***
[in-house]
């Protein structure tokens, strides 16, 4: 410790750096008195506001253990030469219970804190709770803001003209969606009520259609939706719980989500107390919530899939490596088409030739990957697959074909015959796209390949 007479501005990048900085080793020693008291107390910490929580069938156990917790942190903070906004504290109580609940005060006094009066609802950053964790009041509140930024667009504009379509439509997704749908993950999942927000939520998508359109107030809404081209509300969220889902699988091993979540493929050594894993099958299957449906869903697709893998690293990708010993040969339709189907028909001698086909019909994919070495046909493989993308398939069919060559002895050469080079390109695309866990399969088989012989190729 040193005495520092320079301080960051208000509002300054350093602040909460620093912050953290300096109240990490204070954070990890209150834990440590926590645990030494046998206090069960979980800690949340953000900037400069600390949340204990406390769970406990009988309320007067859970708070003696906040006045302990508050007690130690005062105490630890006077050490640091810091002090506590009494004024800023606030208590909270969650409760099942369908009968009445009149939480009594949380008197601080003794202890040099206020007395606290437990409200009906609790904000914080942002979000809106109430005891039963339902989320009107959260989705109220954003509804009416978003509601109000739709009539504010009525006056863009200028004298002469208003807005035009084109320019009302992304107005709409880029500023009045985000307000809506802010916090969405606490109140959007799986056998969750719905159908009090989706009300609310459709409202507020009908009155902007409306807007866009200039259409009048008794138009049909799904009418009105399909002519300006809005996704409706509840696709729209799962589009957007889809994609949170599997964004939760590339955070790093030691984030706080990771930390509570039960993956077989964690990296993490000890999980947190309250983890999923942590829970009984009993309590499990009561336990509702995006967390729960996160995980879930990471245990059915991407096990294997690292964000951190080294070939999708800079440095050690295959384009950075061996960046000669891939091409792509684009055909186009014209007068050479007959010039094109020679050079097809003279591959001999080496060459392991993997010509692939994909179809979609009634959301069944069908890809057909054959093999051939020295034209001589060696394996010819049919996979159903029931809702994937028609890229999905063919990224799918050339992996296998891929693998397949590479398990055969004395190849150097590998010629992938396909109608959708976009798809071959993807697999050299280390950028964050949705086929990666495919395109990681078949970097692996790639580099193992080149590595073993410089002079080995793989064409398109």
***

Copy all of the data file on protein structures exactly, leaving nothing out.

[in-house]
């Protein structure tokens, strides 16, 4: 410790750096008195506001253990030469219970804190709770803001003209969606009520259609939706719980989500107390919530899939490596088409030739990957697959074909015959796209390949 007479501005990048900085080793020693008291107390910490929580069938156990917790942190903070906004504290109580609940005060006094009066609802950053964790009041509140930024667009504009379509439509997704749908993950999942927000939520998508359109107030809404081209509300969220889902699988091993979540493929050594894993099958299957449906869903697709893998690293990708010993040969339709189907028909001698086909019909994919070495046909493989993308398939069919060559002895050469080079390109695309866990399969088989012989190729 040193005495520092320079301080960051208000509002300054350093602040909460620093912050953290300096109240990490204070954070990890209150834990440590926590645990030494046998206090069960979980800690949340953000900037400069600390949340204990406390769970406990009988309320007067859970708070003696906040006045302990508050007690130690005062105490630890006077050490640091810091002090506590009494004024800023606030208590909270969650409760099942369908009968009445009149939480009594949380008197601080003794202890040099206020007395606290437990409200009906609790904000914080942002979000809106109430005891039963339902989320009107959260989705109220954003509804009416978003509601109000739709009539504010009525006056863009200028004298002469208003807005035009084109320019009302992304107005709409880029500023009045985000307000809506802010916090969405606490109140959007799986056998969750719905159908009090989706009300609310459709409202507020009908009155902007409306807007866009200039259409009048008794138009049909799904009418009105399909002519300006809005996704409706509840696709729209799962589009957007889809994609949170599997964004939760590339955070790093030691984030706080990771930390509570039960993956077989964690990296993490000890999980947190309250983890999923942590829970009984009993309590499990009561336990509702995006967390729960996160995980879930990471245990059915991407096990294997690292964000951190080294070939999708800079440095050690295959384009950075061996960046000669891939091409792509684009055909186009014209007068050479007959010039094109020679050079097809003279591959001999080496060459392991993997010509692939994909179809979609009634959301069944069908890809057909054959093999051939020295034209001589060696394996010819049919996979159903029931809702994937028609890229999905063919990224799918050339992996296998891929693998397949590479398990055969004395190849150097590998010629992938396909109608959708976009798809071959993807697999050299280390950028964050949705086929990666495919395109990681078949970097692996790639580099193992080149590595073993410089002079080995793989064409398109």